The roof plan has an organic form with domes of different sizes. There are two domes, one above the planetarium and the other above the rainforest exhibition which has many skylights for ventilation. The rooftop garden is used by visitors as an observatory deck and also for surface water runoff. The rooftop has photovoltaic cells which generate 5 percent of the electricity required by the museum. The project has platinum LEED certification.

Maya Somaiya Library

This library is designed for Shri Sharda English Medium School by Sameep Padora. The vaulted rooftop is in a fluid motion where the ground turns into the roof. The material used is brick for the sole reason of availability as well as its utility as insulation against the strong sun. The roof seems to have evolved from the ground to create a mound-type formation. The library gives the feeling of an unbounded structure that symbolizes the free flow of knowledge.

Maya Somaiya Library: Concept

Funen Blok K – Verdana

An apartment building in Amsterdam accommodates ten residences with personal roof terraces. The number of stories varies from one to four by the curved roof. The rooftop has pockets or cutouts to inhibit private balconies. Each apartment is accessed by a single corridor through the center which is based on the concept of back-to-back housing. The terrace is like a blanket of green flowers.

Funen Blok K - Verdana
Funen Blok K – Verdana

Courtyard Kindergarten, Beijing

This site of the project merges two age groups senior citizen housing and kindergarten. The site has an ancient Siheyuan courtyard and the kindergarten is designed to blend with this.

The organic form curves around the existing structure making it a whole and none of it feels out of context.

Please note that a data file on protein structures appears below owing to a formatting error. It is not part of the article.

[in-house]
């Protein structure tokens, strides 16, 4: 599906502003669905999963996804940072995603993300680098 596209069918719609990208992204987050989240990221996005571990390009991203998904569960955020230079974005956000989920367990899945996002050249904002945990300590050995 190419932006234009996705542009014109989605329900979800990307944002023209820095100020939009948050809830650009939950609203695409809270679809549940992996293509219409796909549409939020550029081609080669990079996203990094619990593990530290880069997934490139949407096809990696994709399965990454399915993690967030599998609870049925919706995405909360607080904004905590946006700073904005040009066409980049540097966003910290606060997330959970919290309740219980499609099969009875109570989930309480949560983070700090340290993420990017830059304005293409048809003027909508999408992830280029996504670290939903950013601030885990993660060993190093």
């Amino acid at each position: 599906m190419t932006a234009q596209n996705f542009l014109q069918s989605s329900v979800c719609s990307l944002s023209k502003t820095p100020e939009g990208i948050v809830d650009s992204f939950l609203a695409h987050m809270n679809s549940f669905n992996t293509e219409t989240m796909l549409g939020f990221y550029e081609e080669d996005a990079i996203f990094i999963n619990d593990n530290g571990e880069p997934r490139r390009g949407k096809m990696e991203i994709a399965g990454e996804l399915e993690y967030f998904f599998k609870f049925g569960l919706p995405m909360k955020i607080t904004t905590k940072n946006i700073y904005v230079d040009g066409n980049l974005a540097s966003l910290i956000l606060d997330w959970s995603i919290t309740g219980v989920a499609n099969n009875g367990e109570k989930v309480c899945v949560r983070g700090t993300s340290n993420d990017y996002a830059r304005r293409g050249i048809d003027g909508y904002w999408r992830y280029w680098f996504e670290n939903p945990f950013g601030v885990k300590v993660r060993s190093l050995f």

The roof plan connects all the independent blocks and makes it a whole. In this case, also the ground becomes the roof with landscaping and green spaces which is walkably giving the impression of endless opportunities for the kids. The roof is accessed through staircases and slides and has punctures for courtyards. The courtyards are designed for maximum inlet of natural light and ventilation.

Hotel Hubertus, Valdaora

The project is planned to keep in mind the natural topography of the area. The USP of this project is that the swimming pool which is 25m long acts as a connector rooftop between the old and new. It is a cantilever structure that seems to be floating and is supported by native larch tree trunks.

The pool connects two accommodation wings, with the view of the valley. The material used for the cantilever roof is an anthracite-colored stone that unites with the landscape and green space around creating a view of an infinite pool. The position of the pool, which floats 12 m above the ground giving the experience of floating in a mountain.

Hotel Hubertus, Valdaora
Hotel Hubertus, Valdaora
Hotel Hubertus, Valdaora
Photos by Alex Filz